Home Read Classic Album Review: Stereolab | Sound-Dust

Classic Album Review: Stereolab | Sound-Dust

The British synth-popsters' eighth album is a comparatively drab ’n’ dreary affair.

This came out in 2001 – or at least that’s when I got it. Here’s what I said about it back then (with some minor editing):


Clever, quirky and sometimes too damn silly for their own good, artsy British synth-popsters Stereolab have never been everyone’s cup of tea. But up until now, their spry lounge-pop and kitschy exuberance have usually been fun and entertaining enough to overcome their more annoying qualities.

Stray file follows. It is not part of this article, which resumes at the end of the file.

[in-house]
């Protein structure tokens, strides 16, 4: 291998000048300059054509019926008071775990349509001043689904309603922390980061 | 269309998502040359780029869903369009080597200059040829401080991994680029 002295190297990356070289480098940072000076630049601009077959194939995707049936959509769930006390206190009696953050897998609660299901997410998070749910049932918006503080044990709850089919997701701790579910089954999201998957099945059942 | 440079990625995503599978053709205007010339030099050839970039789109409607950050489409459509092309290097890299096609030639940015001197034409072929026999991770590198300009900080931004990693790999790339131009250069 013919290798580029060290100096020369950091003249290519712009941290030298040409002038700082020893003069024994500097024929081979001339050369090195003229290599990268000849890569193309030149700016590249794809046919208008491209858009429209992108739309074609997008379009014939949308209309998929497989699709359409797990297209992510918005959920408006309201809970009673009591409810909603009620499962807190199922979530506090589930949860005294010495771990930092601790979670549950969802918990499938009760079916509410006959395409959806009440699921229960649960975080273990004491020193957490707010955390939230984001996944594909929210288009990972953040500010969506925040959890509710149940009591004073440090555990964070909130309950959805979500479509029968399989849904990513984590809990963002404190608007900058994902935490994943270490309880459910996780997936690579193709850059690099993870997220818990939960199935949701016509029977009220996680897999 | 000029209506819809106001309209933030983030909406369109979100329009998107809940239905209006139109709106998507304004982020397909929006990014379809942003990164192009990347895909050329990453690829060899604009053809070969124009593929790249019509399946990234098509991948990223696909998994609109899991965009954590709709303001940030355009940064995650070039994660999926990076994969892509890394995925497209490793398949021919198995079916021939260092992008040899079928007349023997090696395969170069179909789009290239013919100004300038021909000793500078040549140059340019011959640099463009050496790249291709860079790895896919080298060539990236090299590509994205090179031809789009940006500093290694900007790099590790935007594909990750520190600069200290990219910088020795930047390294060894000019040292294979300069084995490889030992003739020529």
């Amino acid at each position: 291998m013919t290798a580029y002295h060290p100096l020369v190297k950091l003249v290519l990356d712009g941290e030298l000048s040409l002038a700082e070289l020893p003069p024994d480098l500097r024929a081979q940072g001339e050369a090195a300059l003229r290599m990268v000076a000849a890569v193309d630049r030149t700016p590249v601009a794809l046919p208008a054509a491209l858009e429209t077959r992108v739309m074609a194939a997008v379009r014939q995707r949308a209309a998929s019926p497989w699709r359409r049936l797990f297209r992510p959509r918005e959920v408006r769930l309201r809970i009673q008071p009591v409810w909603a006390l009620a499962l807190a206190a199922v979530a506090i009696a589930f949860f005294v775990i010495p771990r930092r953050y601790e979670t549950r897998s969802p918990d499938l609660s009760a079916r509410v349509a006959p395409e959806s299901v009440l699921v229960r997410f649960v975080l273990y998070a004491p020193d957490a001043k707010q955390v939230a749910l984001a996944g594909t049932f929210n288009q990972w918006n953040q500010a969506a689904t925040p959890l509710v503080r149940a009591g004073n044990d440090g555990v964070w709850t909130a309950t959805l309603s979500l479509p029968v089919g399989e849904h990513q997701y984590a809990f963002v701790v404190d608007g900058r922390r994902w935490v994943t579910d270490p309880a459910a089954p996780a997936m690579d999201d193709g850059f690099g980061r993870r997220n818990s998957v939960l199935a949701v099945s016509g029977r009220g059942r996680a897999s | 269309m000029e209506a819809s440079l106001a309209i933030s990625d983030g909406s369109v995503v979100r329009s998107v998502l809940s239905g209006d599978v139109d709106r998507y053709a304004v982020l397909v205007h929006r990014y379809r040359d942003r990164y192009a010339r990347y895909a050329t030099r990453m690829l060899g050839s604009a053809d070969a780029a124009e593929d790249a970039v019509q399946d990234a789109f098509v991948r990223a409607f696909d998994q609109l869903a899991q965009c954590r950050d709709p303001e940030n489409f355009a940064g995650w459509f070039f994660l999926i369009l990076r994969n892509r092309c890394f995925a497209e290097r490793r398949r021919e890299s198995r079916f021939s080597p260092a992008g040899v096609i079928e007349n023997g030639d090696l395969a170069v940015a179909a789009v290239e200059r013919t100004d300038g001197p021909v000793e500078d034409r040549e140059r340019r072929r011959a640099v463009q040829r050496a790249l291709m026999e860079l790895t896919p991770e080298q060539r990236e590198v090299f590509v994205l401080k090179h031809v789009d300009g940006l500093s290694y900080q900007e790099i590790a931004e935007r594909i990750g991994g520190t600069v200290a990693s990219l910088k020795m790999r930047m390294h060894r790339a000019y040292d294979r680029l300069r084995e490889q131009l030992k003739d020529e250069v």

Not this time. Sound-Dust, their eighth full-length and fourth collaboration with Chicago post-rockers like John McEntire and Jim O’Rourke, is a comparatively drab ’n’ dreary affair. It’s not that these dozen tracks are lacking in creativity — many of the melodies are suitably zippy, while Laetitia Sadier’s vocals remain as intriguingly subdued as ever. Trouble is, all the brightness and sheen usually found on Stereolab records are hidden under fuzzy layers of McEntire and O’Rourke’s deliberately artsy, lo-fi production and cluttered arrangements. Next time, more sound and less dust, please.